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Greek Christmas time - superstition plays a role

Greek Christmas time - superstition plays an important role

Once again during Christmas time, we passed Alexandroupolis, a small town just before the border with Turkey, where an intermediate stop is almost obligatory, especially since there is a small, interesting Christmas market too.

Once again the differences in the approach of the Christian churches, especially within the Greek Orthodox Church, become quite clear.

When drums, bells and triangels sound in the streets, in the morning of December 24th, Christmas day actually arrived. Completely different from those in the Protestant or Catholic Churches, the children go out with their instruments through the streets and lanes to get the blessings for the houses with their hymns (in Greek called Kalanda). The house owners or even the tenants in return for the praises reward presents to the girls and boys and who is the first to enter an apartment, receives most of the gifts.

On our arrival today, it is still bright day and the Christmas market is rather empty in the late summer warm sunshine, but it quickly cools down towards evening and since we are still set to day temperature, it is getting cold for us too. Now even warming drinks do not really help any longer. But as soon as the lights of the Christmas market turn on, everything changes.

Just in the darkness another old custom is revealed: for twelve nights, so-called Christmas lights are lit, which are kindled for protection against the Kalikanzari, a sort of goblin. These goblins are "appearing" through almost the whole of Greece during the twelve-night period between 24th of December and 6th of January. The goblins hide in the houses, slash down the fireplaces, drive the neighbors' bags, and dance the "Kalikanzari" every night.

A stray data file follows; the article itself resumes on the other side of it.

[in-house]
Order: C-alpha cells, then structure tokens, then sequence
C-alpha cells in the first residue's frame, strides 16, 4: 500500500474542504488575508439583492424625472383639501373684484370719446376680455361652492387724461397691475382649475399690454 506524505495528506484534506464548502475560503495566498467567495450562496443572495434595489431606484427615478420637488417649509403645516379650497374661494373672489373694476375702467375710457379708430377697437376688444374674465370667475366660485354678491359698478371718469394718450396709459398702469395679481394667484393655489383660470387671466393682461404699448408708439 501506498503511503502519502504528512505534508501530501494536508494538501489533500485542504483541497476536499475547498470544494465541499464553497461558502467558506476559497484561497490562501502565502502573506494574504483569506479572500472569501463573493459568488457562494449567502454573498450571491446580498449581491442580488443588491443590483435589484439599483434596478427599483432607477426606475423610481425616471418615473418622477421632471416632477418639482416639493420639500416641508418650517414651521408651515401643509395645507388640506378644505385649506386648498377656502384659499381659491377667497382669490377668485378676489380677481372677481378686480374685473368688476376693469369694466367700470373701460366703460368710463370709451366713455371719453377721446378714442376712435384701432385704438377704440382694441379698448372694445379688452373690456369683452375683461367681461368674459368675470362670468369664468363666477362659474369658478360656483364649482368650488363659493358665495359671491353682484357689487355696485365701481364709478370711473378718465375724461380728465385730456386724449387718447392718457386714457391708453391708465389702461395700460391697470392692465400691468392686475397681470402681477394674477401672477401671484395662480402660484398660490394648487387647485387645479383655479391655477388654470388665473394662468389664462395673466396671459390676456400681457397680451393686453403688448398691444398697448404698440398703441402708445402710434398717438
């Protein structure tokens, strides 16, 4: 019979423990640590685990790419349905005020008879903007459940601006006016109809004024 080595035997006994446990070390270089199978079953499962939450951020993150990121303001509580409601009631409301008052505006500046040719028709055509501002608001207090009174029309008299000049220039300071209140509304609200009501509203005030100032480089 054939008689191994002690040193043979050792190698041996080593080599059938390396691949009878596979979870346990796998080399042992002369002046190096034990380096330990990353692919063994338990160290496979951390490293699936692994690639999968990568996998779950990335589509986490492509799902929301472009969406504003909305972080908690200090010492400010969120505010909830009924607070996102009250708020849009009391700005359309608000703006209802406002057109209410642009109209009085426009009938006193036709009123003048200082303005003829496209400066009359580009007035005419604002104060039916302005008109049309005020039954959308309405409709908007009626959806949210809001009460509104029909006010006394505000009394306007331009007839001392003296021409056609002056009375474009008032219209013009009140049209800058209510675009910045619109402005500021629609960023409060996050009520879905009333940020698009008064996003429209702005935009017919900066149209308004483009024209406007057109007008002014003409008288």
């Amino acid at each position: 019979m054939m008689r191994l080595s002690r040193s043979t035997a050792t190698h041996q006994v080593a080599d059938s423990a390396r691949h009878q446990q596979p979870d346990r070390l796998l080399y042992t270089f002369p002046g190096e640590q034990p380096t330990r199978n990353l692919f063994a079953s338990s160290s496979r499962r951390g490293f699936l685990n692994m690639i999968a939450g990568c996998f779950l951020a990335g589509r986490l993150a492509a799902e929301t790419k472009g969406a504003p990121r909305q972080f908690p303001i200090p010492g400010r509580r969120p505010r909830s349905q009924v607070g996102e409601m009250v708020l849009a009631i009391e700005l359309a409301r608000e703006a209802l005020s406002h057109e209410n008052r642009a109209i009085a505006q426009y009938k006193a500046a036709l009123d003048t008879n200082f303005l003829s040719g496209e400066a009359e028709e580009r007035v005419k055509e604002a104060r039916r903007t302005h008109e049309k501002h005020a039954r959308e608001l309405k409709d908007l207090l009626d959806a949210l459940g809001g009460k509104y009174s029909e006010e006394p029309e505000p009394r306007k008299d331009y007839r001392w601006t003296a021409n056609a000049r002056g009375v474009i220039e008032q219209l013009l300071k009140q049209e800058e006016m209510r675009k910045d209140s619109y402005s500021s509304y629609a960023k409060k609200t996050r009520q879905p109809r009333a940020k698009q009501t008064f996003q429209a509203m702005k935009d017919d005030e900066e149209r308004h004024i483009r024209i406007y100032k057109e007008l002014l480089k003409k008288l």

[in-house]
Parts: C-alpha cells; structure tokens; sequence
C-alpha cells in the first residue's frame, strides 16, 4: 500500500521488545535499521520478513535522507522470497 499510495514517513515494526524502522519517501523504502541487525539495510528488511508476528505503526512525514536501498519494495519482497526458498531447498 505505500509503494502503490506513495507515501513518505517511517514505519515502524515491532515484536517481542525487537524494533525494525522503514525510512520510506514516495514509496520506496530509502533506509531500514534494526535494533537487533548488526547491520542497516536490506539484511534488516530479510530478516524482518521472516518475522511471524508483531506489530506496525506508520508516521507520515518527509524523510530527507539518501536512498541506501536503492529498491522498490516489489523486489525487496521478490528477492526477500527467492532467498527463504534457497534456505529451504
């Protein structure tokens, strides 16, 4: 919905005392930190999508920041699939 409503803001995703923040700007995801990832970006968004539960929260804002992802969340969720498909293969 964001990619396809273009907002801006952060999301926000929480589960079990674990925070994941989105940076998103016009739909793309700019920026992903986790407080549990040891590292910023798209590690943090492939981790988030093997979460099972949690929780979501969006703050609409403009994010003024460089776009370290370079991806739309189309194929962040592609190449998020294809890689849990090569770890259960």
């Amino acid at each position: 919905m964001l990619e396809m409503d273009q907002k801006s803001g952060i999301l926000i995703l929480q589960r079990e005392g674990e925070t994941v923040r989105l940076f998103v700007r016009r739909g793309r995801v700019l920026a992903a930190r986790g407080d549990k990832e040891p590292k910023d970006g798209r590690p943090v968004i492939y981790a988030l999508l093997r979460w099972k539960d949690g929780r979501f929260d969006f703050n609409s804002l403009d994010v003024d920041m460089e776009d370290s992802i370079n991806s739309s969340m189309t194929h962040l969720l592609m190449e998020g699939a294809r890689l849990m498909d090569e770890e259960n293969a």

The so-called Christoxylo is of particular importance for the Christmas fire. The Christoxylo is the largest and best wood spade that was found throughout the year. It is burnt in the Holy Night to warm the Christ Child.

At the turn of the year, there is a special, peculiar custom: in the so-called Basilius bread, in Greek "Vassilópita", a coin is baked. Anyone who later finds this coin in his bread piece will be blessed with a lot of luck this coming year. And probably the most important difference to the north-west Christmas festival is probably: the children receive their hotly-anticipated gifts on New Year morning, erected by St. Basilius during the night before, next to their beds.

In the course of January 1, the day of St. Basilius, a church teacher who was born at Cappadocia / Turkey around 330 and died on January 1, 379, the Kalanda sounds again. This time, the children tap the householder and his wife with a rod on their backs. Because the happiness is also to be brought by this tradition, the small singers are rewarded with nuts, cakes or money.

Please read as well:

Thessalonica is prepared for Christmas- Greek Tradition

Travel to the Christmas Market in Würzburg

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